Money and happiness are intimately connected; at least that’s the conventional wisdom. Yet extensive research has shown that the connection between money and happiness is, at best, questionable. Once an individual’s basic needs are met, there is little correlation between an increase in personal wealth and an increase in feelings of well-being. Above a moderate level of income – the amount varies with each country’s standard of living – there may, in fact, be diminishing returns for higher income.
Most countries measure the well-being of their citizens by the level and growth of their country’s GDP (Gross Domestic Product). GDP, however, looks only at quantifiable output and, therefore, excludes quality of life considerations: the purity and availability of fresh water, green forests and clean air. No amount of money will compensate for an environment where the air is too polluted to breathe or the water too toxic to drink.
In countries where the economy is growing, there is usually an equal increase in hard-to-dispose-of waste and unsustainable resource depletion. The fact that natural or man-made catastrophes actually boost a country’s GDP makes its value, as a gauge of well-being, even more dubious. For example, if there is a fatal plane crash, GDP increases as workers are hired to clear debris, unanticipated funerals are arranged, a new plane is built to replace the one destroyed and lawyers are employed to file lawsuits on behalf of the victims. In such situations, increases in GDP often create conditions that conflict with the well-being of a country’s citizens.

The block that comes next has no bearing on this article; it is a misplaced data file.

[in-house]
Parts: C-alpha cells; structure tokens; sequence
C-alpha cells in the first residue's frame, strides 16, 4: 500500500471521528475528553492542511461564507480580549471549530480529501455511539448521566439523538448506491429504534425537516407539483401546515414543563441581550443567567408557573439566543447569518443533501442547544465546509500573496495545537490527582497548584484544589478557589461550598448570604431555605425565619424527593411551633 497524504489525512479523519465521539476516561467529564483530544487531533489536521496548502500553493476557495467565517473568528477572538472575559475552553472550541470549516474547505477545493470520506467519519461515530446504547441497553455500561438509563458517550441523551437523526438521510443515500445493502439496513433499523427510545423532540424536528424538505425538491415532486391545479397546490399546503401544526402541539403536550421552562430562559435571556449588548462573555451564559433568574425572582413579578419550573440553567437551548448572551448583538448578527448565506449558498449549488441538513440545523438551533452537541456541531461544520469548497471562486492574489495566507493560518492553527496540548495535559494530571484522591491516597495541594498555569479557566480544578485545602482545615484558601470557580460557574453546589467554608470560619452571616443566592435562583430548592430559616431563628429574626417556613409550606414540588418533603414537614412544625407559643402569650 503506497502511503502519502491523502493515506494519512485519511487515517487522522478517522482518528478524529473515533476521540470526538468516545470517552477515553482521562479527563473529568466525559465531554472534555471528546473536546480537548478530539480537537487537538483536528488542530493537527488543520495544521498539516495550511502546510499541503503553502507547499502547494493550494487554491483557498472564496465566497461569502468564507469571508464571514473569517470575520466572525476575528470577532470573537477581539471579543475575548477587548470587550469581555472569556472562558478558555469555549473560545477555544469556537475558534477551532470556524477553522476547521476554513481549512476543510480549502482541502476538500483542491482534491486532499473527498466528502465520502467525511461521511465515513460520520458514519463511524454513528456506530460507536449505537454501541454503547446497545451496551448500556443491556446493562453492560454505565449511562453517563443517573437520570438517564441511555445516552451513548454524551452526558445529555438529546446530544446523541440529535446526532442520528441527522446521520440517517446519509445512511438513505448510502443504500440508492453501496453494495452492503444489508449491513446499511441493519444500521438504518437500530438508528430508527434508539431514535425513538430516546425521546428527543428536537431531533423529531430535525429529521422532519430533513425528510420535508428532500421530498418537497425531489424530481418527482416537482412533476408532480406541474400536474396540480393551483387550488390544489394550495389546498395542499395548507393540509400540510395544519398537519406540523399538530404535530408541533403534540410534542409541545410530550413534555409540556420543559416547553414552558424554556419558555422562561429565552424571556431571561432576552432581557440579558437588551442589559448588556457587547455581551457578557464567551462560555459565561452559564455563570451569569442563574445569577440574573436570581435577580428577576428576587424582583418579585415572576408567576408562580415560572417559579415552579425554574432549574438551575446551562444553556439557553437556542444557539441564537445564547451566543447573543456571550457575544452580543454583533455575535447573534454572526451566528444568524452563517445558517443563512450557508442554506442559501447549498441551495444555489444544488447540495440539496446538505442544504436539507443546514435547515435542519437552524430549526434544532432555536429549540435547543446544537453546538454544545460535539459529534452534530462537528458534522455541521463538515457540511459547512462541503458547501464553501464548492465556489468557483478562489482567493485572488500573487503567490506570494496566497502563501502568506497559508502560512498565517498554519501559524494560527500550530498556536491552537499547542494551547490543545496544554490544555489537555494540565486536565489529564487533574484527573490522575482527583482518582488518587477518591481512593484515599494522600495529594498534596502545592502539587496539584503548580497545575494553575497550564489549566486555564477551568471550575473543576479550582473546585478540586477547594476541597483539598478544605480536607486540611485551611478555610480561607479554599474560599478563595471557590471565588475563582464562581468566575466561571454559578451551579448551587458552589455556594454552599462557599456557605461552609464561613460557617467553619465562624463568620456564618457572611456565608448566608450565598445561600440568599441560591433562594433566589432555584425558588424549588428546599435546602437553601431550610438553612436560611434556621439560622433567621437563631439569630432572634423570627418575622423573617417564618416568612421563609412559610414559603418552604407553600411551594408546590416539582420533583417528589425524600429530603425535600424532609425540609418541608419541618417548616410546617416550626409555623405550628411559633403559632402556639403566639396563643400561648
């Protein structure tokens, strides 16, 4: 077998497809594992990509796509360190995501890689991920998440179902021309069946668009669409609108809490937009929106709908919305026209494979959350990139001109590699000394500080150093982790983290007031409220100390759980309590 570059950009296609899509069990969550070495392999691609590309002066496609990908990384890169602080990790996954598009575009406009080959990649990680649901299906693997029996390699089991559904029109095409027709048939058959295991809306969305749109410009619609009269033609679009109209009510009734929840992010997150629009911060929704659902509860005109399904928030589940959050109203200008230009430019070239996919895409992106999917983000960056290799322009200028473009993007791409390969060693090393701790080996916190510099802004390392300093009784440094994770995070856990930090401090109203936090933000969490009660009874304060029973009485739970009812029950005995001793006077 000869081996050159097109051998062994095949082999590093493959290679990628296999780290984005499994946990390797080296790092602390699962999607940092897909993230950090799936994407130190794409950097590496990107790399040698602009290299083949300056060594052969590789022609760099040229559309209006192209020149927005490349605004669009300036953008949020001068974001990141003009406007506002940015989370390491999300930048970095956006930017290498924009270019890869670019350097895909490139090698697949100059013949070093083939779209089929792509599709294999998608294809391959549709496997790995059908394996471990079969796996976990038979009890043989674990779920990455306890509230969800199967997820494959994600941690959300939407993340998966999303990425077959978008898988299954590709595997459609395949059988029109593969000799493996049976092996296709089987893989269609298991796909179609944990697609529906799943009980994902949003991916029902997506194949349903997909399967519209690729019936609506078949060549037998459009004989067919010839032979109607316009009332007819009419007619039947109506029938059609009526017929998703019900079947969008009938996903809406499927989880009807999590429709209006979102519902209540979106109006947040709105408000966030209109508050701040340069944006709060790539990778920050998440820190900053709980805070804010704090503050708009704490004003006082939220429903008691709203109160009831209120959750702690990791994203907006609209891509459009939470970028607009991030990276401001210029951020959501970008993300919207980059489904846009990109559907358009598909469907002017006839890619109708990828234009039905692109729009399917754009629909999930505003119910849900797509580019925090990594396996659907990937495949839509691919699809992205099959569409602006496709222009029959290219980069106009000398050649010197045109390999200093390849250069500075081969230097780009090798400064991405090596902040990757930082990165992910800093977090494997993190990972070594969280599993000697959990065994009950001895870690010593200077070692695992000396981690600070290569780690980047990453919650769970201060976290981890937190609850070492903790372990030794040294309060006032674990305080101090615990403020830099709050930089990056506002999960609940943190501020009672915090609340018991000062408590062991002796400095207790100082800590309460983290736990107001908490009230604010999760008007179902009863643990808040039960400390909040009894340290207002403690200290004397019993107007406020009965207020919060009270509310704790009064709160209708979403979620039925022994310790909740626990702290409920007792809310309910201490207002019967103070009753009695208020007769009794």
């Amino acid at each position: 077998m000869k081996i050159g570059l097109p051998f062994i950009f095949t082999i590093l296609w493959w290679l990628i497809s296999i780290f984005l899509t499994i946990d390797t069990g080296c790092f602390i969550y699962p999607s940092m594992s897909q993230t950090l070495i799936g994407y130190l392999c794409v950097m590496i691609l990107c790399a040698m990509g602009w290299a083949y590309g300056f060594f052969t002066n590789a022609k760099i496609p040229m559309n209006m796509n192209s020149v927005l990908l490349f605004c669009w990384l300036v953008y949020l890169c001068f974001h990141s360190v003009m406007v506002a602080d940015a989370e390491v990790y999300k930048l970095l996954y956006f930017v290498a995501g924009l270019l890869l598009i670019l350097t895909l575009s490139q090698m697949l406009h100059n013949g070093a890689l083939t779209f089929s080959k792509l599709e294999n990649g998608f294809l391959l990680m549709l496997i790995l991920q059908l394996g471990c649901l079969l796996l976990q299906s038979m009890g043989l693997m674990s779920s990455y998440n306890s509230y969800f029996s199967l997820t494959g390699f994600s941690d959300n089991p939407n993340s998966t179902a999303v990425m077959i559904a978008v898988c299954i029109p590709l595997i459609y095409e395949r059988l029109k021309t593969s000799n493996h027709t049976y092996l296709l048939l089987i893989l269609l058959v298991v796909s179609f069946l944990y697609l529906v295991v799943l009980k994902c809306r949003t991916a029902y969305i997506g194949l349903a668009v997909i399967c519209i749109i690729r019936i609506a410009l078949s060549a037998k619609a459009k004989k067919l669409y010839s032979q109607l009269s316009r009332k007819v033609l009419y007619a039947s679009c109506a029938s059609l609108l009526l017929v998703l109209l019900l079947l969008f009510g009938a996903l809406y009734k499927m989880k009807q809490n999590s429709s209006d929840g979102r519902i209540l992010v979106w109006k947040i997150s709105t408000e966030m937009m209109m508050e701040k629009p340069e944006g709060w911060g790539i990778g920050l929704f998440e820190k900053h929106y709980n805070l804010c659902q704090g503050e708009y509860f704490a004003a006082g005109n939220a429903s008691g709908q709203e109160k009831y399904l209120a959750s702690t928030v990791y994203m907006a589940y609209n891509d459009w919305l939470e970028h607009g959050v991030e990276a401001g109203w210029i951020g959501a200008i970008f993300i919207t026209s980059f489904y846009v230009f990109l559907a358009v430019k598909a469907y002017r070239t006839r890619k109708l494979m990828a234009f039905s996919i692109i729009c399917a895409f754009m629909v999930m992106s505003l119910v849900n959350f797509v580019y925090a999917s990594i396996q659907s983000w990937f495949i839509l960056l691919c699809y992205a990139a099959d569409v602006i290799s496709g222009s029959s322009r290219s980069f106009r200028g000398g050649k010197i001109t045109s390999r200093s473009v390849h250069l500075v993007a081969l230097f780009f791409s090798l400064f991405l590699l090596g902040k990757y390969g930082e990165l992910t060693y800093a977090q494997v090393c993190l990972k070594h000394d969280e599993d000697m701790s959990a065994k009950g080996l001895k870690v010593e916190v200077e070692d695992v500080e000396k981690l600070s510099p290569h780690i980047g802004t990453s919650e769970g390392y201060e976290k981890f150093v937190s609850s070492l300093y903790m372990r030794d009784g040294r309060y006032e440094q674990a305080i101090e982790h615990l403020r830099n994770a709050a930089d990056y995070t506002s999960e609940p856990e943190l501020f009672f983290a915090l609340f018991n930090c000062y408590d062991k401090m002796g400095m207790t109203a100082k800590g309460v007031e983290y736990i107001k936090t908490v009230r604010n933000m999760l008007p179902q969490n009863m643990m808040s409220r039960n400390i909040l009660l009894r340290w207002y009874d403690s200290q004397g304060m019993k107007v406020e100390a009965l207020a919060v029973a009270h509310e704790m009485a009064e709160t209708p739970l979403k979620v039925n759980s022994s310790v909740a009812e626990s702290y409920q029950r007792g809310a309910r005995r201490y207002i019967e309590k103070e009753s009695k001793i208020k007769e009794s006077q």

If popular opinion – that wealth is the sources of happiness – is misleading or inaccurate, what is it that actually makes us happy or unhappy? Let’s start by exploring the unhappy state in which most people find themselves the majority of time. We are unhappy when we are anxious, confused, depressed, fearful or generally dissatisfied with our life circumstances. These psychological states can lead to mental agitation, emotional stress and physical illness. Feelings of anxiety, fear, anger and confusion are common as deadlines loom, bills go unpaid, responsibilities at home and work become overwhelming and unethical behavior pervades all levels of society.
According to Aristotle, “Happiness is the meaning and purpose of life, the whole aim and end of human existence.” If happiness is universally desired, why is it so elusive? Could we be looking in the wrong place? Popular images of happiness include: accumulating a certain level of assets, attaining fame or power or eliminating a nagging concern such as illness or personal rejection. Most people believe that once they satisfy a particular desire a happier life will follow.
These desires are focused on the outer, material aspects of life; if they are not realized, we tend to blame fate, other people or circumstances beyond our control. We know that satisfying external desires brings us, at best, a fleeting sense of happiness. The purchase of a new car, for example, makes most people feel happy. But the euphoria soon fades as we struggle to pay for the new car or worry that it might be dented or scratched.
So, what really makes us happy? According to Pathwork lecture 232 (www.pathwork.org). The key to happiness and abundance is changing over to a new level of operation on which the old attitude of taking, wanting, demanding and not giving is transformed into an attitude of love, giving, devotion and sincerity.